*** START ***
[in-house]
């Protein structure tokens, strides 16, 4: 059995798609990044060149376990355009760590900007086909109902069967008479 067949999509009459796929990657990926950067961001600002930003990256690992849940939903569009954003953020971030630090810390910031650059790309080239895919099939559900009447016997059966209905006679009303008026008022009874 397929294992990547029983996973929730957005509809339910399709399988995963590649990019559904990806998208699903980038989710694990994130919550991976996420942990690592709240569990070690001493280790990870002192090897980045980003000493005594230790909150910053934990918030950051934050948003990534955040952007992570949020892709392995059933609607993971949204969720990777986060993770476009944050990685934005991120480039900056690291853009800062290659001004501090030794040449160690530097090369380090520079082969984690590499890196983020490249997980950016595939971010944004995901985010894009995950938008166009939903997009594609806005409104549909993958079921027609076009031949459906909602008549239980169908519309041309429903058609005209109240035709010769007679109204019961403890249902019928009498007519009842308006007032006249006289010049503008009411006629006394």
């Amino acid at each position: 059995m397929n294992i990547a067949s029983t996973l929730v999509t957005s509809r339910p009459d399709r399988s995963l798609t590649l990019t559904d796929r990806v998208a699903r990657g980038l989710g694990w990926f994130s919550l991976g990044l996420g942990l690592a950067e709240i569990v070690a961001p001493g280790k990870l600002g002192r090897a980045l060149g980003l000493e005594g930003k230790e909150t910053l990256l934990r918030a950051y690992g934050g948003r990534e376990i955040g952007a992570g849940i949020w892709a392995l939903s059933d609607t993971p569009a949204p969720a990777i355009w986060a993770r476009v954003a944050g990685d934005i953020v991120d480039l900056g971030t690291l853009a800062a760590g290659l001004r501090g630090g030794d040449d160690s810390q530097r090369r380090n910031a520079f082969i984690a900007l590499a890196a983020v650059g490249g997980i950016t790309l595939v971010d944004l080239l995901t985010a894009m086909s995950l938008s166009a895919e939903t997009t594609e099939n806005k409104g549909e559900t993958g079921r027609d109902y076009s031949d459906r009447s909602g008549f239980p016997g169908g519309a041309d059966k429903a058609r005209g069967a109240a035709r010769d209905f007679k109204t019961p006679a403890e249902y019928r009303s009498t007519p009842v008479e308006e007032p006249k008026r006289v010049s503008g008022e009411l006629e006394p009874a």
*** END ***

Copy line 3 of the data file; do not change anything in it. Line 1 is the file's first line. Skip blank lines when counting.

């Amino acid at each position: 059995m397929n294992i990547a067949s029983t996973l929730v999509t957005s509809r339910p009459d399709r399988s995963l798609t590649l990019t559904d796929r990806v998208a699903r990657g980038l989710g694990w990926f994130s919550l991976g990044l996420g942990l690592a950067e709240i569990v070690a961001p001493g280790k990870l600002g002192r090897a980045l060149g980003l000493e005594g930003k230790e909150t910053l990256l934990r918030a950051y690992g934050g948003r990534e376990i955040g952007a992570g849940i949020w892709a392995l939903s059933d609607t993971p569009a949204p969720a990777i355009w986060a993770r476009v954003a944050g990685d934005i953020v991120d480039l900056g971030t690291l853009a800062a760590g290659l001004r501090g630090g030794d040449d160690s810390q530097r090369r380090n910031a520079f082969i984690a900007l590499a890196a983020v650059g490249g997980i950016t790309l595939v971010d944004l080239l995901t985010a894009m086909s995950l938008s166009a895919e939903t997009t594609e099939n806005k409104g549909e559900t993958g079921r027609d109902y076009s031949d459906r009447s909602g008549f239980p016997g169908g519309a041309d059966k429903a058609r005209g069967a109240a035709r010769d209905f007679k109204t019961p006679a403890e249902y019928r009303s009498t007519p009842v008479e308006e007032p006249k008026r006289v010049s503008g008022e009411l006629e006394p009874a």